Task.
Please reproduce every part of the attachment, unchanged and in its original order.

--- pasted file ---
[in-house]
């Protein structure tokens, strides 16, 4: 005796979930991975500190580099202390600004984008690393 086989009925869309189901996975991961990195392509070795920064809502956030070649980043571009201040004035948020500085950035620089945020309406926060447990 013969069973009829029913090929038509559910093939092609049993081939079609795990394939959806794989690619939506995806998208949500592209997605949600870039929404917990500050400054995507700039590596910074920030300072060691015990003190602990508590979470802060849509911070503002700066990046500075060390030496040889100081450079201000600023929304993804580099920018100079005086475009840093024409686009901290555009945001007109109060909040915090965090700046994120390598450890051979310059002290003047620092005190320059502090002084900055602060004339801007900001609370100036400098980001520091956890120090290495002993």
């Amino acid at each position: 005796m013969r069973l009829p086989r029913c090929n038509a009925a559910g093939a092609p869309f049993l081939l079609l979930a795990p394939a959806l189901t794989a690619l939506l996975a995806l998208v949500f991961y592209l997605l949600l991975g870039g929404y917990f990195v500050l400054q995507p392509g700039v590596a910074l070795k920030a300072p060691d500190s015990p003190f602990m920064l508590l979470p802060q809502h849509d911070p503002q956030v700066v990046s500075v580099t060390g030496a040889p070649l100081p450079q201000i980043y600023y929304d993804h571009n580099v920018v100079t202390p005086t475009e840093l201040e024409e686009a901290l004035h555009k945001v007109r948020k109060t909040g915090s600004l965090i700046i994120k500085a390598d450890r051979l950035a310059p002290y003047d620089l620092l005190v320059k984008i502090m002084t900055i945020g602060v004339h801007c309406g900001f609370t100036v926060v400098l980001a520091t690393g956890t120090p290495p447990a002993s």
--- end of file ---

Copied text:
[in-house]
């Protein structure tokens, strides 16, 4: 005796979930991975500190580099202390600004984008690393 086989009925869309189901996975991961990195392509070795920064809502956030070649980043571009201040004035948020500085950035620089945020309406926060447990 013969069973009829029913090929038509559910093939092609049993081939079609795990394939959806794989690619939506995806998208949500592209997605949600870039929404917990500050400054995507700039590596910074920030300072060691015990003190602990508590979470802060849509911070503002700066990046500075060390030496040889100081450079201000600023929304993804580099920018100079005086475009840093024409686009901290555009945001007109109060909040915090965090700046994120390598450890051979310059002290003047620092005190320059502090002084900055602060004339801007900001609370100036400098980001520091956890120090290495002993």
């Amino acid at each position: 005796m013969r069973l009829p086989r029913c090929n038509a009925a559910g093939a092609p869309f049993l081939l079609l979930a795990p394939a959806l189901t794989a690619l939506l996975a995806l998208v949500f991961y592209l997605l949600l991975g870039g929404y917990f990195v500050l400054q995507p392509g700039v590596a910074l070795k920030a300072p060691d500190s015990p003190f602990m920064l508590l979470p802060q809502h849509d911070p503002q956030v700066v990046s500075v580099t060390g030496a040889p070649l100081p450079q201000i980043y600023y929304d993804h571009n580099v920018v100079t202390p005086t475009e840093l201040e024409e686009a901290l004035h555009k945001v007109r948020k109060t909040g915090s600004l965090i700046i994120k500085a390598d450890r051979l950035a310059p002290y003047d620089l620092l005190v320059k984008i502090m002084t900055i945020g602060v004339h801007c309406g900001f609370t100036v926060v400098l980001a520091t690393g956890t120090p290495p447990a002993s």